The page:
Prince Paul Of Yugoslavia meets Hitler.

On 2 March 1941, Prince Paul of Yugoslavia, the senior or ‘chief’ Regent of that country departed Belgrade for his Slovene holiday home at Brdo in what his Greek-born wife, Princess Olga, describes as ‘a depressed condition’. The Prince had every reason to feel so. Firstly, Italy had made no secret of its expansionist desires in the Balkans, as was evidenced by its recent invasion of Greece. Athough this incursion had, for the moment, been successfully repulsed, Prince Paul remained very much alive to the threat that Italy posed to Yugoslav independence. Secondly, the attitude of the British government left much to be desired. Oxford-educated Paul was known as ‘F’ or ‘Friend’ by the British for his solid Anglophile outlook. However, the British had repeatedly avoided the Prince Regent’s numerous requests for ‘material aid’ in the form of weapons and ammuntion etc.. Indeed, Churchill’s government had, until recently, been content with the Yugoslav’s neutral stance. Nevertheless, this had changed in January and February when the British government indicated that they wished Yugoslavia and Turkey to join with them to form a ‘united’ Balkan front to ‘fight’ (even if their own country was not invaded) and provide ‘speedy succour’ to Greece. Thirdly, and most pressing, were the demands currently being made by Germany for Yugoslavia to join the Axis Tripartite Pact. This matter had to be addressed as a matter of extreme urgency for, following Bulgaria’s accession to the Pact on 1 March, Yugoslavia now found itself surrounded by Axis-aligned nations on all borders, a fact emphasised when between twelve to fifteen divisions of German soldiers crossed the Danube into Bulgaria as Paul’s train travelled westwards. Ominously, ‘Fascists’ in Bulgaria were apparently calling out, ‘Down with Yugoslavia.’

Hence, Paul’s final destination was not to be Slovenia but the Berghof, Hitler’s residence in the Bavarian Alps near Berchtesgaden. Word of the meeting had gradually leaked out to the international press as far as Australia. The Fuhrer seemed to be in good form and according to German Foreign Office documents, he informed the Yugoslav Prince Regent that England had already lost the war and other nations would have to adapt themselves to a ‘new order’. Hitler mentioned that he was offering the Slavs a ‘unique opportunity’ to ‘establish and secure’ their ‘territorial integrity’ in this reorganised Europe. The Fuhrer indicated that in order to secure this preferential treatment, Yugoslavia would have to acceed to the Axis Tripartite Pact.

The Prince was not about to be rushed into a decision there and then. He parried that as far as he personally was concerned, the Greek descent of his wife, as well as his sympathies for England, made this a most difficult matter. There was also another complication: It also so happened that one of the ‘founding’ signatories of the Pact was Mussolini’s Italy. Prince Paul firmly believed that Mussolini and Italy were responsible for the assassination of King Alexander of Yugosalvia in Marseilles in 1934.

Nevertheless Hitler persevered and stressed that Yugoslavia, through accession to the Tripartite Pact, could rely on Germany both as a ‘partner’ and a ‘guarantor’ of both her present and future territory. The latter was a reference to Germany’s tempting offer that should they sign the Pact, ‘when the war ended, Salonika would go to Yugoslavia’. The Fuhrer also declared that his country only expected Yugoslavia to acceed. The Slavs would not, however, be asked to participate militarily in any war.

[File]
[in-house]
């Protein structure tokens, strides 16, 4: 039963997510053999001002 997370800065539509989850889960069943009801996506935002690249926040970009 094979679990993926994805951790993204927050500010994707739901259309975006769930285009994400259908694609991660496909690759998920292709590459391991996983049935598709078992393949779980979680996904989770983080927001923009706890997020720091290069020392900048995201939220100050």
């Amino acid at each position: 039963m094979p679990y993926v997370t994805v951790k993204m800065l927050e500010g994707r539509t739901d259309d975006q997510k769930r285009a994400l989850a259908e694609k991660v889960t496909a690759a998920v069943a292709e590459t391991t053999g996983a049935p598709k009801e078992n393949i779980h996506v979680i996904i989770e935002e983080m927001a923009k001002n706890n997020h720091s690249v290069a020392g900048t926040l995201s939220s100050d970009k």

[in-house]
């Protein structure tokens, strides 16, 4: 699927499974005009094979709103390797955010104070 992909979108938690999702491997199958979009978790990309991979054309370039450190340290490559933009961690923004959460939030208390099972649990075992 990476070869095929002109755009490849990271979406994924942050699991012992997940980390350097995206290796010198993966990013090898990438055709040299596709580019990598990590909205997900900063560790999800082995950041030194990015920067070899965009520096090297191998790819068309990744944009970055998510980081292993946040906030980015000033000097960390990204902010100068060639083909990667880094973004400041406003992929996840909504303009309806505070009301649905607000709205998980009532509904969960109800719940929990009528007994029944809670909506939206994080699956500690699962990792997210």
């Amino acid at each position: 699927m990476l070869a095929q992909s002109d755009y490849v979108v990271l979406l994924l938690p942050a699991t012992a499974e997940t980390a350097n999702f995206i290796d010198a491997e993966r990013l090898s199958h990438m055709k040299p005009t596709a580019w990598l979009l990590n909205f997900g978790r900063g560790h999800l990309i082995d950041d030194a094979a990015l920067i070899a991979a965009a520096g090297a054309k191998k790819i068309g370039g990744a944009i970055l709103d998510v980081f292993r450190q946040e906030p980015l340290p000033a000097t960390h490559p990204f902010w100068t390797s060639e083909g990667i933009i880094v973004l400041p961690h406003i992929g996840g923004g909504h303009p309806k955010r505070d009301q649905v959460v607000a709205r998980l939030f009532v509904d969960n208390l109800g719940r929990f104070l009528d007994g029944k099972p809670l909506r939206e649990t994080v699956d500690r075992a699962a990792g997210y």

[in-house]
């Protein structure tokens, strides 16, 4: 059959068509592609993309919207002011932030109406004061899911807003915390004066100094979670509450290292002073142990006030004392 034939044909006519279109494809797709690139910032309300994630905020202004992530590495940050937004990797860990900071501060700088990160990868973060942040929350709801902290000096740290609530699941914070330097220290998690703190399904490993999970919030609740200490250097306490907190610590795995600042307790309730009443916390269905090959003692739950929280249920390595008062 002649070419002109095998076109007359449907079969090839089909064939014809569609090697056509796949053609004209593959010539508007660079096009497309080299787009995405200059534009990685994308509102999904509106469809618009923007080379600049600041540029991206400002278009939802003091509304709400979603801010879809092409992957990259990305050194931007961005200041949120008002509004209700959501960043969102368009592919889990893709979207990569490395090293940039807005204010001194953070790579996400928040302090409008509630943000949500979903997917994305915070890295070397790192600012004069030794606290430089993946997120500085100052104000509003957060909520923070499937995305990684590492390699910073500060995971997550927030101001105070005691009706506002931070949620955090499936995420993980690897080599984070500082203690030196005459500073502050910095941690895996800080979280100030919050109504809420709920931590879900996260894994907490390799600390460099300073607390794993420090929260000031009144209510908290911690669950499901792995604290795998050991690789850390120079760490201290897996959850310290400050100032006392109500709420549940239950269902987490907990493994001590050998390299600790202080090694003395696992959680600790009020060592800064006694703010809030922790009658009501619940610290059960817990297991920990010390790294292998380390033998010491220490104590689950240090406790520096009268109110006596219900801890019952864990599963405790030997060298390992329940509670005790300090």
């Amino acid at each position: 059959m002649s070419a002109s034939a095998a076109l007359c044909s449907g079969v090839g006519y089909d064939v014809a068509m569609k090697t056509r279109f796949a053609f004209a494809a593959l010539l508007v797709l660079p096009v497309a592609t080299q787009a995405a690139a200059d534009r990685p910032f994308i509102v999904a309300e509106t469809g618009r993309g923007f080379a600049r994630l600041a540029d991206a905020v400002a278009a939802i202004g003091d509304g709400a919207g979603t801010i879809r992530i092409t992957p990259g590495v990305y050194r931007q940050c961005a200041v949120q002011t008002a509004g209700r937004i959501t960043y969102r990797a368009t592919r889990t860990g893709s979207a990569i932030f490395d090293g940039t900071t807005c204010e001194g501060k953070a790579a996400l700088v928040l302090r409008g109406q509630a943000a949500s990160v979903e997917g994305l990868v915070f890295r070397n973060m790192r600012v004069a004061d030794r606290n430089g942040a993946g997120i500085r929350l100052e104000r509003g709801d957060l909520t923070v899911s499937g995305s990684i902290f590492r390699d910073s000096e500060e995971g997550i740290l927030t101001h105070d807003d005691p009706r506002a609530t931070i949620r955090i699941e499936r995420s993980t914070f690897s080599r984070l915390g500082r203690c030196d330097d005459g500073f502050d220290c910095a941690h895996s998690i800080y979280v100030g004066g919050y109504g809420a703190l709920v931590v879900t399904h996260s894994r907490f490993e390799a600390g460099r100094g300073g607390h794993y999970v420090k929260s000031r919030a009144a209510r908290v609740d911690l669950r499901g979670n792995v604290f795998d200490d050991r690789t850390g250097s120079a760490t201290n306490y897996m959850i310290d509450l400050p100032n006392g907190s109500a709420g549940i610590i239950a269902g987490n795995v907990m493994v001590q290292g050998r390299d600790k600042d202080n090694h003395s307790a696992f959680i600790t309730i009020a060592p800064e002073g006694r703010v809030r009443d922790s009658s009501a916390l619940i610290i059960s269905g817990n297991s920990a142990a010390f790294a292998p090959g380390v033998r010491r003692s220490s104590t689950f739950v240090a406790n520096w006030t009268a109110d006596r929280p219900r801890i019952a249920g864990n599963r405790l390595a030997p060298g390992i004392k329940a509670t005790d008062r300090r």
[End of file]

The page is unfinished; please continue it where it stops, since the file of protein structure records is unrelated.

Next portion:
Prince Paul ‘reserved’ his position, having already indicated that if he did as the Germans asked, his position in Yugoslavia might become untenable. The Regent further declared that as this was such a serious matter, he would have to discuss the matter with the cabinet on his return to Yugoslavia. Soon thereafter, the German Foreign Minister, von Ribbentrop contacted the German Minister in Belgrade, von Heeren, and informed him, ‘Please do everything you can in every possible way to hasten the accession of Yugoslavia [to the Pact]’. The Prince, meanwhile, left Bavaria convinced that ‘war was inevitable but that we had to gain time to be able to moblize.’ His viewpoint was echoed by the international press in headlines ‘BALKAN VOLCANO NEARING RUPTION..’

A new biography Princess Olga of Yugoslavia:Her Life and Times was published on 1 April 2021 by Grosvenor House Publishing. This is now available to purchase on Amazon. ISBN 9781839754425

A Royal Wartime Christmas in Belgrade.

With war declared throughout most of Europe, Princess Olga of Yugoslavia, the wife of the Prince Regent, Paul, was in a difficult position during that first Christmas of the Second World War. Like many of Europe’s royalty, she had family members on both the Allied and Axis sides. However, as Yugoslavia was still officially neutral, it had already been arranged that Olga’s sister, Princess Elisabeth of Greece and Denmark, who was married to the wealthy Bavarian aristocrat, Count Karl Theodor ‘Toto’ Toerring, would travel from Munich to Belgrade to celebrate the Orthodox Christmas (on 7 January 1940) at Olga and Paul’s luxurious home, the White Palace (Beli Dvor). Elisabeth’s children, Hans Viet and Helen were already in Belgrade having been brought there by their mother from Munich, in early November, at their Aunt Olga’s request. The presence of these extended family members was fortuitous as the Yugoslav royal couple’s sons, Alexander and Nicholas, would not be present in Belgrade over the Festive Season, as both were spending Christmas in England, where they attended boarding school.